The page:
29/9/2015

A world of birds, both near and far

Dungeness Acadian flycatcherThis blog post originally appeared on Peter's 'Fresh from the Field' blog on 29th September 2015.

I have never been a “twitcher” – a birdwatcher whose main aim is to collect sightings of rare birds – however we all, I’m sure, like to come across something out of the ordinary or that we have never ever seen before.

Quite a number of ornithologists will keep lists – I think it is largely a male trait (but I stand to be corrected!). Now there is a new number one “world lister” who rules the roost and can crow from the top of his tree!

American birder Noah Strycker has beaten the world year-listing record by notching up an unbelievable 4,342 species, and he still has over three months to go! I imagine this obsessive hobby is costing him an absolute fortune as he wanders the world.

Mind you, I bet this quest of his is taking him to some amazing out of the way places. I only hope he is stopping to take it all in – not just the bird he is “ticking off”!

Back down to earth and a little closer to home, it must have been quite a shock for Kentish birder Martin Casemore (or is that a birder from Kent) to be pootling about on his Dungeness home patch last week, only to come across an exhausted Acadian flycatcher sitting on the beach!

The little bird eventually perked up and moved to nearby gardens, which offered it some habitat in which to shelter and find food. If the so called “experts” do indeed confirm that it is an Acadian flycatcher, then it will be the first British record of this North American species, and only the second on this side of the Atlantic after one was found dead in Iceland on 4 November 1967.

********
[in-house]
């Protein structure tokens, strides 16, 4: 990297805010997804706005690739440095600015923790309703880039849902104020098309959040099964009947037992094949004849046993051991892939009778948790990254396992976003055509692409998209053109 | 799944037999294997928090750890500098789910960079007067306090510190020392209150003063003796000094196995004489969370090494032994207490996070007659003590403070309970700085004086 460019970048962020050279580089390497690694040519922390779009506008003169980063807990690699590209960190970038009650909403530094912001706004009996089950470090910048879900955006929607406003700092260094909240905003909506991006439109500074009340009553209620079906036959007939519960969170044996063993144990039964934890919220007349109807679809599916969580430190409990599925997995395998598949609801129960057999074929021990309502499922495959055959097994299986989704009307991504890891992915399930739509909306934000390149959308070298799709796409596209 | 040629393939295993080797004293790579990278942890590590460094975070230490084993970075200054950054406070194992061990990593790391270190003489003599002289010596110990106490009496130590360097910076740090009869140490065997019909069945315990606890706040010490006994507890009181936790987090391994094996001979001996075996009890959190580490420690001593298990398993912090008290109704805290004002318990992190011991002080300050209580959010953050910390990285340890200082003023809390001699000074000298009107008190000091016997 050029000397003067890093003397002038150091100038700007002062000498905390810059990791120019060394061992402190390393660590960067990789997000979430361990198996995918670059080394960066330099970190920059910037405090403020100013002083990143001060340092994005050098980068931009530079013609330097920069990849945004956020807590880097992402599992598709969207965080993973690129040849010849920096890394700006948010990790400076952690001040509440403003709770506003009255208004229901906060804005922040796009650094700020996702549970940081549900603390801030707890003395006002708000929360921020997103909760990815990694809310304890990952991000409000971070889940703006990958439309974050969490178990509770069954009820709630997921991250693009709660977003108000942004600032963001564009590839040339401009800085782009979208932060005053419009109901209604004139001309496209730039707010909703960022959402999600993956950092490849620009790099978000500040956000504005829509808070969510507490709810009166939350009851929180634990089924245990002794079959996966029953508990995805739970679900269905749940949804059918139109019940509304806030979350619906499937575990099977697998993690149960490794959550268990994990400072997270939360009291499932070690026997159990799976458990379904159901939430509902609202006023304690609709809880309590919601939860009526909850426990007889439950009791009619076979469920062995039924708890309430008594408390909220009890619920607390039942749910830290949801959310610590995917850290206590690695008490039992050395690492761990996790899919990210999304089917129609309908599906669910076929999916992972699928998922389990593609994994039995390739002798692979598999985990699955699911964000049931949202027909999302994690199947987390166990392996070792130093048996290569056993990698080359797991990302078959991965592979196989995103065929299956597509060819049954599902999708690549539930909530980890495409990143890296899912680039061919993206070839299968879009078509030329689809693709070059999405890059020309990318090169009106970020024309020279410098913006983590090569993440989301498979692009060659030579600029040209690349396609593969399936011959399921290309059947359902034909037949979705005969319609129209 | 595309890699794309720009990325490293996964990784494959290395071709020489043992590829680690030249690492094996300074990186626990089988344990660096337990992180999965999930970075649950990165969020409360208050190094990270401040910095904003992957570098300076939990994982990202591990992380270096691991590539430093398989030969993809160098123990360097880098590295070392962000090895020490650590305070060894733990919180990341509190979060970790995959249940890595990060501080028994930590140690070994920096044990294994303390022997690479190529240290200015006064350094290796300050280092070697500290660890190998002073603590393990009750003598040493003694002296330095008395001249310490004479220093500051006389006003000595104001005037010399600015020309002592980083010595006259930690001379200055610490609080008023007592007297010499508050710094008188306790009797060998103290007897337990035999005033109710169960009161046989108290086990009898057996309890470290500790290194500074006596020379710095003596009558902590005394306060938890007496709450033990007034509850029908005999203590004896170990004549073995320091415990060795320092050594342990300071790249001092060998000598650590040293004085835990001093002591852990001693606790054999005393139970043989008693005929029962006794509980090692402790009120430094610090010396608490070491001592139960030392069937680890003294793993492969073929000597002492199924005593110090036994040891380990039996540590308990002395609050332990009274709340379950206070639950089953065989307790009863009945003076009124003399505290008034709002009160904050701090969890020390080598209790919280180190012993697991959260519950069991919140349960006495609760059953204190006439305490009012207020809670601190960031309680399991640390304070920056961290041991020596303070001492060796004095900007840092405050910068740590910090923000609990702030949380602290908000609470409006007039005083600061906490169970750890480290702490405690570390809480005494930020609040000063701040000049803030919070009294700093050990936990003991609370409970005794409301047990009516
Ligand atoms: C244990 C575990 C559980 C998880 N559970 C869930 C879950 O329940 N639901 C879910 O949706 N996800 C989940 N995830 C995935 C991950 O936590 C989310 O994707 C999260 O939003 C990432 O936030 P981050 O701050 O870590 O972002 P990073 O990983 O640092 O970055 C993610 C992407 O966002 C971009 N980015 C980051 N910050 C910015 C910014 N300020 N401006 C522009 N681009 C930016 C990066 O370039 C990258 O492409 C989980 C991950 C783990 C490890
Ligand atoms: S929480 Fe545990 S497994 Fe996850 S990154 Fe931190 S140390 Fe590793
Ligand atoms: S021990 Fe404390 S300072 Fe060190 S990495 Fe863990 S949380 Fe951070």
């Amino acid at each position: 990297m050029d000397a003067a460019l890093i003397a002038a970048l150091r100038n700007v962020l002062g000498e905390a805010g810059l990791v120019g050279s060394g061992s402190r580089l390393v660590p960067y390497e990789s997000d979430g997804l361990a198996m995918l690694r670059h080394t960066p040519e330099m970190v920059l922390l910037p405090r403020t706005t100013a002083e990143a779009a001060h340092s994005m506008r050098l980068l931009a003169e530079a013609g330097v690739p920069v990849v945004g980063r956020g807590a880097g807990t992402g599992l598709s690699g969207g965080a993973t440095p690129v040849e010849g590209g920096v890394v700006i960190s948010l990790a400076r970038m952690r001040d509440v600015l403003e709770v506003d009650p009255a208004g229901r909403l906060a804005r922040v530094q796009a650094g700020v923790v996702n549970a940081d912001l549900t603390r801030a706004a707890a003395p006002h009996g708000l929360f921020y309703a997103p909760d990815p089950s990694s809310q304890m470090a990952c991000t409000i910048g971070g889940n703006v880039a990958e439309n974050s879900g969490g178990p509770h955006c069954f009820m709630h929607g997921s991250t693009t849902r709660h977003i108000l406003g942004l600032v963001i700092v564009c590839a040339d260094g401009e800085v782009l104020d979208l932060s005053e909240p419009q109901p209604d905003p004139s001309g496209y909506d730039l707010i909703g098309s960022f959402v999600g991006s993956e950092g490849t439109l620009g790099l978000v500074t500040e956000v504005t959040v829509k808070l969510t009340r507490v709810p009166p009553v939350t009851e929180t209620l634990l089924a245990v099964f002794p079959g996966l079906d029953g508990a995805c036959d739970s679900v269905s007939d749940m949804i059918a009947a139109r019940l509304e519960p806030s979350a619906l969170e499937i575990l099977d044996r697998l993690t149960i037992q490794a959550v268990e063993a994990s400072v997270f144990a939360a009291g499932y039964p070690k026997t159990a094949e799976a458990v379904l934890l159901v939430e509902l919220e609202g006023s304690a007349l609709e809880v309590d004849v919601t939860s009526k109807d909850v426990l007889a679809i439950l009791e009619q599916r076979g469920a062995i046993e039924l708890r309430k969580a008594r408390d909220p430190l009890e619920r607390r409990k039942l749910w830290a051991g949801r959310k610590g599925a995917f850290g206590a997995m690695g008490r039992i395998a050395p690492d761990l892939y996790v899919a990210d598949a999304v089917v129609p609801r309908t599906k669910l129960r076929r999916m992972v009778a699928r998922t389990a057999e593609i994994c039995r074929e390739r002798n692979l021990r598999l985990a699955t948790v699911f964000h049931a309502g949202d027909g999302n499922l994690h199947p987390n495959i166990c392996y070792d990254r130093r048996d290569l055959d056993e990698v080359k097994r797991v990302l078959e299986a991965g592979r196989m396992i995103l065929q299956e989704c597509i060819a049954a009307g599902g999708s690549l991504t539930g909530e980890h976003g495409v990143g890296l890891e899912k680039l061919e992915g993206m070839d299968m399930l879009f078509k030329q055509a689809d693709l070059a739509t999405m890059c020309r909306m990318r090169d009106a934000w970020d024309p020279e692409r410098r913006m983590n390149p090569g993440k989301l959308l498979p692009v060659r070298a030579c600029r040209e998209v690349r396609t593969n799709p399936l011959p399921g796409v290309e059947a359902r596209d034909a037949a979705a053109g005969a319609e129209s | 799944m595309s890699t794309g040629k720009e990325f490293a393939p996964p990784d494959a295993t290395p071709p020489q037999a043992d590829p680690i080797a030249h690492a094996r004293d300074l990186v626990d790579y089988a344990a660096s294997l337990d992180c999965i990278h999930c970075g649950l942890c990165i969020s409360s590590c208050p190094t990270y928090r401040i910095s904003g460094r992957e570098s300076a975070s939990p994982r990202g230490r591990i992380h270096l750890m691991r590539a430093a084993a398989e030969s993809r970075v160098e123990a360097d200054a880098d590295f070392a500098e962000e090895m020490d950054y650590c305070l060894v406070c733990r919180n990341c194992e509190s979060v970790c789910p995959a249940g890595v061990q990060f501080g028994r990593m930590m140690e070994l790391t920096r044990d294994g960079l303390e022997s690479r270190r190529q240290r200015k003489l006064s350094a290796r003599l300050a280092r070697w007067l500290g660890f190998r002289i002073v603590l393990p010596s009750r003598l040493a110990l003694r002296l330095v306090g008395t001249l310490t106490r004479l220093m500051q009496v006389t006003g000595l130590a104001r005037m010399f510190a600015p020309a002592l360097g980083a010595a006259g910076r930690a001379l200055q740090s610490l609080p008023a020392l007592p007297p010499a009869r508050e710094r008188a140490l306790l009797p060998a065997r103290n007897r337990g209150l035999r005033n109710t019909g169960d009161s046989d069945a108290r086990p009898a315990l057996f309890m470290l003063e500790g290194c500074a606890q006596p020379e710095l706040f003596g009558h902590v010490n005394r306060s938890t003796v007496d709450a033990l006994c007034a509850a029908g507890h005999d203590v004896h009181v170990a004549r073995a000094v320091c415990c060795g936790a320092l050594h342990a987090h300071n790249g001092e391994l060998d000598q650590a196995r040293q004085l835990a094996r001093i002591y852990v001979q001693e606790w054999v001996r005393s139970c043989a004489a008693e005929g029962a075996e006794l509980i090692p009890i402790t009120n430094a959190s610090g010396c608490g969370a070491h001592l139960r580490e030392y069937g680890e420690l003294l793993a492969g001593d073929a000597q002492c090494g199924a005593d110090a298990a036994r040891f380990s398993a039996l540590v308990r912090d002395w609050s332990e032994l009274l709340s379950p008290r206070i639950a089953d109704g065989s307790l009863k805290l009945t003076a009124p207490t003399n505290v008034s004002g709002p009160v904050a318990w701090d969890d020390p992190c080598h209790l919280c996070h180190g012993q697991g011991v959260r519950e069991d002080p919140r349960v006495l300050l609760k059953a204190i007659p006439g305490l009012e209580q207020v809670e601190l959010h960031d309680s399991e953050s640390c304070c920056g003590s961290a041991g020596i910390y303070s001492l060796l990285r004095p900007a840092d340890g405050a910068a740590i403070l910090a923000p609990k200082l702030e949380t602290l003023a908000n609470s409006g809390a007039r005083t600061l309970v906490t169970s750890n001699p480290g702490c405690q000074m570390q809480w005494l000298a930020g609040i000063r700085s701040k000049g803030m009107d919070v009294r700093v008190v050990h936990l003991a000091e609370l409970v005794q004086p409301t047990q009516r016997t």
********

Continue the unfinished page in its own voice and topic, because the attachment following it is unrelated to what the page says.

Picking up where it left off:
These diminutive flycatchers weigh less than half an ounce and yet amazingly, it has made its way across the Atlantic ocean, albeit probably blasted here by storm force winds. The poor little thing obviously got itself in a right old pickle as it should have been in either an eastern North American forest, where they breed, or in another woodland in northern South America where they over-winter.

Meanwhile, back on my own patch surrounding my house, I am being royally entertained each morning by the delightful song of a Woodlark; he is just a small dot flying high up in the blue sky, making the most of these still, windless mornings, brought about by the huge high pressure which currently sits over the UK.

A woodlark singing away above my house - definitely a big enough treat for me!

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Comments

Flycatcher and Woodlark

at 10:36 on 07/10/2015 by Roger Broadbent

I travelled with my son to Dungeness the following day but the flycatcher now confirmed as Acadian by DNA had gone.I also have breeding Woodlarks once on the verge of extinction in UK a few years back, by where I live.give the song of a WoodlRk any day!

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